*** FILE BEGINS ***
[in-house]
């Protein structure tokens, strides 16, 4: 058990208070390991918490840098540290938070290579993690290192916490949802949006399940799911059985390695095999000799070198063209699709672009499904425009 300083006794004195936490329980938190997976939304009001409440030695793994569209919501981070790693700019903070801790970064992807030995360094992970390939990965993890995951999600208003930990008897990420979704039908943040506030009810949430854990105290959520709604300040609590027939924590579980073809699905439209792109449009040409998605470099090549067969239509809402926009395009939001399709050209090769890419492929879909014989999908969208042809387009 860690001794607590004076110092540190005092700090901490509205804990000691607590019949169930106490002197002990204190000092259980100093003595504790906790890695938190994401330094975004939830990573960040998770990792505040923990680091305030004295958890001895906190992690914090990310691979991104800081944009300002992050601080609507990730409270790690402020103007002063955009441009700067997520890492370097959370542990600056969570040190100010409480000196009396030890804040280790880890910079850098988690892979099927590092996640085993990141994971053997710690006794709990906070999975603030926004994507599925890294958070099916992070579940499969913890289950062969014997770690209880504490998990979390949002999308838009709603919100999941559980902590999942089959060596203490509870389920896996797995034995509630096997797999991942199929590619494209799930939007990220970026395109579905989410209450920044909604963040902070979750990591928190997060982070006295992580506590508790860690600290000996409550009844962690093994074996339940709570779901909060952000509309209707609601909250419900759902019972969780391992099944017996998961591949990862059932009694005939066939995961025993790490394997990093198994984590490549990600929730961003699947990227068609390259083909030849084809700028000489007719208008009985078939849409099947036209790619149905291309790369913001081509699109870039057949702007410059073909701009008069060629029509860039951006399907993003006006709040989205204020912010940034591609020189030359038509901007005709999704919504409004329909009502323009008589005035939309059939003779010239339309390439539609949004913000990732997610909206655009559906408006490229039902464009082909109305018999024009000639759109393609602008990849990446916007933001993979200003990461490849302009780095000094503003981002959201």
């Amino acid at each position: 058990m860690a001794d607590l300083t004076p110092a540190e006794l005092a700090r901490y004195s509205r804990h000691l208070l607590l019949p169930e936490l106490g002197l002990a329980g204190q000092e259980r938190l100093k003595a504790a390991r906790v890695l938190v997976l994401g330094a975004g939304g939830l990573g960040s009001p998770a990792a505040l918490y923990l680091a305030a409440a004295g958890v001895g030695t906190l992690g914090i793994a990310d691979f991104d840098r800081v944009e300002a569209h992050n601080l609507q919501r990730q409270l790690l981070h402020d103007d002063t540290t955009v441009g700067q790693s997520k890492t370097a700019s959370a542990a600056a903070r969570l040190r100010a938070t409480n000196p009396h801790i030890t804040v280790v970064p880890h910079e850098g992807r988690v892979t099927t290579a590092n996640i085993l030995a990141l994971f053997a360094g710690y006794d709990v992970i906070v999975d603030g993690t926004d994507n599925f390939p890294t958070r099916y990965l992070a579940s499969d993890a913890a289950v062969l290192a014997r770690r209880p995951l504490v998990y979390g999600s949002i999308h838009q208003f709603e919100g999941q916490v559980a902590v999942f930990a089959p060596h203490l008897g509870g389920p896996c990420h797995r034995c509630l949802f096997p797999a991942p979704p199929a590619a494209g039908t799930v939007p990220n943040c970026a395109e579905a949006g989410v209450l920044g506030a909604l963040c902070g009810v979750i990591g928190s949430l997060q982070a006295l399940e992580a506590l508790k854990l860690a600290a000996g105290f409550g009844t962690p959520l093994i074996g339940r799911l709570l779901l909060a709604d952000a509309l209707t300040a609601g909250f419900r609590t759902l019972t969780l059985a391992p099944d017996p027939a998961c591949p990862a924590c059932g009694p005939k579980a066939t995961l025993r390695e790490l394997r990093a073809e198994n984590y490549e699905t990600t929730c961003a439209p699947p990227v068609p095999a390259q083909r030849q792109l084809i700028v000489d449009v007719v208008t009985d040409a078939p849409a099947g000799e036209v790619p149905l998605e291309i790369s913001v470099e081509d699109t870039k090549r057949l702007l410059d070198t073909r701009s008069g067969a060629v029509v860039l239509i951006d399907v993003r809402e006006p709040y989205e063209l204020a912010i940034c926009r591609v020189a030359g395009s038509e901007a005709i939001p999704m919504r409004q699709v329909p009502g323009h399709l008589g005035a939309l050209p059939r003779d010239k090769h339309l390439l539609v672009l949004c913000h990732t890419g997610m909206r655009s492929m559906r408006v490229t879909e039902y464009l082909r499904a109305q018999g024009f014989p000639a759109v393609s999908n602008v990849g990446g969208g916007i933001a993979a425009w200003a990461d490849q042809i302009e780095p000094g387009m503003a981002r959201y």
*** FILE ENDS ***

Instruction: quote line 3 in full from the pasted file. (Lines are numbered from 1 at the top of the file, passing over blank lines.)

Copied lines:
């Amino acid at each position: 058990m860690a001794d607590l300083t004076p110092a540190e006794l005092a700090r901490y004195s509205r804990h000691l208070l607590l019949p169930e936490l106490g002197l002990a329980g204190q000092e259980r938190l100093k003595a504790a390991r906790v890695l938190v997976l994401g330094a975004g939304g939830l990573g960040s009001p998770a990792a505040l918490y923990l680091a305030a409440a004295g958890v001895g030695t906190l992690g914090i793994a990310d691979f991104d840098r800081v944009e300002a569209h992050n601080l609507q919501r990730q409270l790690l981070h402020d103007d002063t540290t955009v441009g700067q790693s997520k890492t370097a700019s959370a542990a600056a903070r969570l040190r100010a938070t409480n000196p009396h801790i030890t804040v280790v970064p880890h910079e850098g992807r988690v892979t099927t290579a590092n996640i085993l030995a990141l994971f053997a360094g710690y006794d709990v992970i906070v999975d603030g993690t926004d994507n599925f390939p890294t958070r099916y990965l992070a579940s499969d993890a913890a289950v062969l290192a014997r770690r209880p995951l504490v998990y979390g999600s949002i999308h838009q208003f709603e919100g999941q916490v559980a902590v999942f930990a089959p060596h203490l008897g509870g389920p896996c990420h797995r034995c509630l949802f096997p797999a991942p979704p199929a590619a494209g039908t799930v939007p990220n943040c970026a395109e579905a949006g989410v209450l920044g506030a909604l963040c902070g009810v979750i990591g928190s949430l997060q982070a006295l399940e992580a506590l508790k854990l860690a600290a000996g105290f409550g009844t962690p959520l093994i074996g339940r799911l709570l779901l909060a709604d952000a509309l209707t300040a609601g909250f419900r609590t759902l019972t969780l059985a391992p099944d017996p027939a998961c591949p990862a924590c059932g009694p005939k579980a066939t995961l025993r390695e790490l394997r990093a073809e198994n984590y490549e699905t990600t929730c961003a439209p699947p990227v068609p095999a390259q083909r030849q792109l084809i700028v000489d449009v007719v208008t009985d040409a078939p849409a099947g000799e036209v790619p149905l998605e291309i790369s913001v470099e081509d699109t870039k090549r057949l702007l410059d070198t073909r701009s008069g067969a060629v029509v860039l239509i951006d399907v993003r809402e006006p709040y989205e063209l204020a912010i940034c926009r591609v020189a030359g395009s038509e901007a005709i939001p999704m919504r409004q699709v329909p009502g323009h399709l008589g005035a939309l050209p059939r003779d010239k090769h339309l390439l539609v672009l949004c913000h990732t890419g997610m909206r655009s492929m559906r408006v490229t879909e039902y464009l082909r499904a109305q018999g024009f014989p000639a759109v393609s999908n602008v990849g990446g969208g916007i933001a993979a425009w200003a990461d490849q042809i302009e780095p000094g387009m503003a981002r959201y």